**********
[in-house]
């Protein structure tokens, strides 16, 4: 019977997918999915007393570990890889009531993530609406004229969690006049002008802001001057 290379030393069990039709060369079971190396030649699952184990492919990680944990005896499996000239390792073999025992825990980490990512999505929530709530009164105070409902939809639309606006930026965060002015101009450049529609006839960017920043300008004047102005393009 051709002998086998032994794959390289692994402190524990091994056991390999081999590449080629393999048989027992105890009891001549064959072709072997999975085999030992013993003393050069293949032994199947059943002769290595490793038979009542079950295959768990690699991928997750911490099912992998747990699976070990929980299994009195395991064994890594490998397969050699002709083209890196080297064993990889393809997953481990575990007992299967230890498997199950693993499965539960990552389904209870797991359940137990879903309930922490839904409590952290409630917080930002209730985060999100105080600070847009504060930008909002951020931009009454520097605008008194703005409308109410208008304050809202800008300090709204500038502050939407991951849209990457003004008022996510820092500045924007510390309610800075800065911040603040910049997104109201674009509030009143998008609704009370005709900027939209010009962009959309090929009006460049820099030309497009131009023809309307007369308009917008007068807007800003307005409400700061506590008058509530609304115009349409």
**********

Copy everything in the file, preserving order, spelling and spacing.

[in-house]
């Protein structure tokens, strides 16, 4: 019977997918999915007393570990890889009531993530609406004229969690006049002008802001001057 290379030393069990039709060369079971190396030649699952184990492919990680944990005896499996000239390792073999025992825990980490990512999505929530709530009164105070409902939809639309606006930026965060002015101009450049529609006839960017920043300008004047102005393009 051709002998086998032994794959390289692994402190524990091994056991390999081999590449080629393999048989027992105890009891001549064959072709072997999975085999030992013993003393050069293949032994199947059943002769290595490793038979009542079950295959768990690699991928997750911490099912992998747990699976070990929980299994009195395991064994890594490998397969050699002709083209890196080297064993990889393809997953481990575990007992299967230890498997199950693993499965539960990552389904209870797991359940137990879903309930922490839904409590952290409630917080930002209730985060999100105080600070847009504060930008909002951020931009009454520097605008008194703005409308109410208008304050809202800008300090709204500038502050939407991951849209990457003004008022996510820092500045924007510390309610800075800065911040603040910049997104109201674009509030009143998008609704009370005709900027939209010009962009959309090929009006460049820099030309497009131009023809309307007369308009917008007068807007800003307005409400700061506590008058509530609304115009349409």